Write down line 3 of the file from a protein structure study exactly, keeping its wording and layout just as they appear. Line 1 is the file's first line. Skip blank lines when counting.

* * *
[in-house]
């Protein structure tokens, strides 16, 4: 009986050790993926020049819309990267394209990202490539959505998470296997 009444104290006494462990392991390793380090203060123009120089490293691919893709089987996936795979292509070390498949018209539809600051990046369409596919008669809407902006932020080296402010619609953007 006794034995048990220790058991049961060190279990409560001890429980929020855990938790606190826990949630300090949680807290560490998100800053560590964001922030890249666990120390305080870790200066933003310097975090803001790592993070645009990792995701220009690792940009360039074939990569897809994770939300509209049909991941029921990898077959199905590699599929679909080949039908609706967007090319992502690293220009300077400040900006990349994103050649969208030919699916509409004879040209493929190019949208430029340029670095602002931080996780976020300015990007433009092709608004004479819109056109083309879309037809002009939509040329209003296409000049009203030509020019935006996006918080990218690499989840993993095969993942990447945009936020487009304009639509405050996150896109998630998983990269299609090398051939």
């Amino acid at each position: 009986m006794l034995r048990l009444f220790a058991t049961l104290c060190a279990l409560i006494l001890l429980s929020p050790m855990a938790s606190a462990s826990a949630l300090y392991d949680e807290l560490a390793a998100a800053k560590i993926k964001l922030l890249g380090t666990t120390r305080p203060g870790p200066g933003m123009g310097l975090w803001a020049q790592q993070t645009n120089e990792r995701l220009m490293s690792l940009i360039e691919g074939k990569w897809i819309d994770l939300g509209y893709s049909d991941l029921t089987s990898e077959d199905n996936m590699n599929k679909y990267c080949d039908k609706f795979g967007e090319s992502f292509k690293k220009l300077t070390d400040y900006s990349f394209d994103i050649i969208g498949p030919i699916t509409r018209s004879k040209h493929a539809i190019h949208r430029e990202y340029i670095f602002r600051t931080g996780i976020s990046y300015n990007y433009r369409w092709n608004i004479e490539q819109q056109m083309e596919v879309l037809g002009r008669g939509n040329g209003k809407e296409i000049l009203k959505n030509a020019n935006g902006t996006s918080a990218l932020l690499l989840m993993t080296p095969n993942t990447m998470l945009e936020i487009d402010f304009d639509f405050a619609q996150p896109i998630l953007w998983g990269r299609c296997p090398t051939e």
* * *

């Amino acid at each position: 009986m006794l034995r048990l009444f220790a058991t049961l104290c060190a279990l409560i006494l001890l429980s929020p050790m855990a938790s606190a462990s826990a949630l300090y392991d949680e807290l560490a390793a998100a800053k560590i993926k964001l922030l890249g380090t666990t120390r305080p203060g870790p200066g933003m123009g310097l975090w803001a020049q790592q993070t645009n120089e990792r995701l220009m490293s690792l940009i360039e691919g074939k990569w897809i819309d994770l939300g509209y893709s049909d991941l029921t089987s990898e077959d199905n996936m590699n599929k679909y990267c080949d039908k609706f795979g967007e090319s992502f292509k690293k220009l300077t070390d400040y900006s990349f394209d994103i050649i969208g498949p030919i699916t509409r018209s004879k040209h493929a539809i190019h949208r430029e990202y340029i670095f602002r600051t931080g996780i976020s990046y300015n990007y433009r369409w092709n608004i004479e490539q819109q056109m083309e596919v879309l037809g002009r008669g939509n040329g209003k809407e296409i000049l009203k959505n030509a020019n935006g902006t996006s918080a990218l932020l690499l989840m993993t080296p095969n993942t990447m998470l945009e936020i487009d402010f304009d639509f405050a619609q996150p896109i998630l953007w998983g990269r299609c296997p090398t051939e």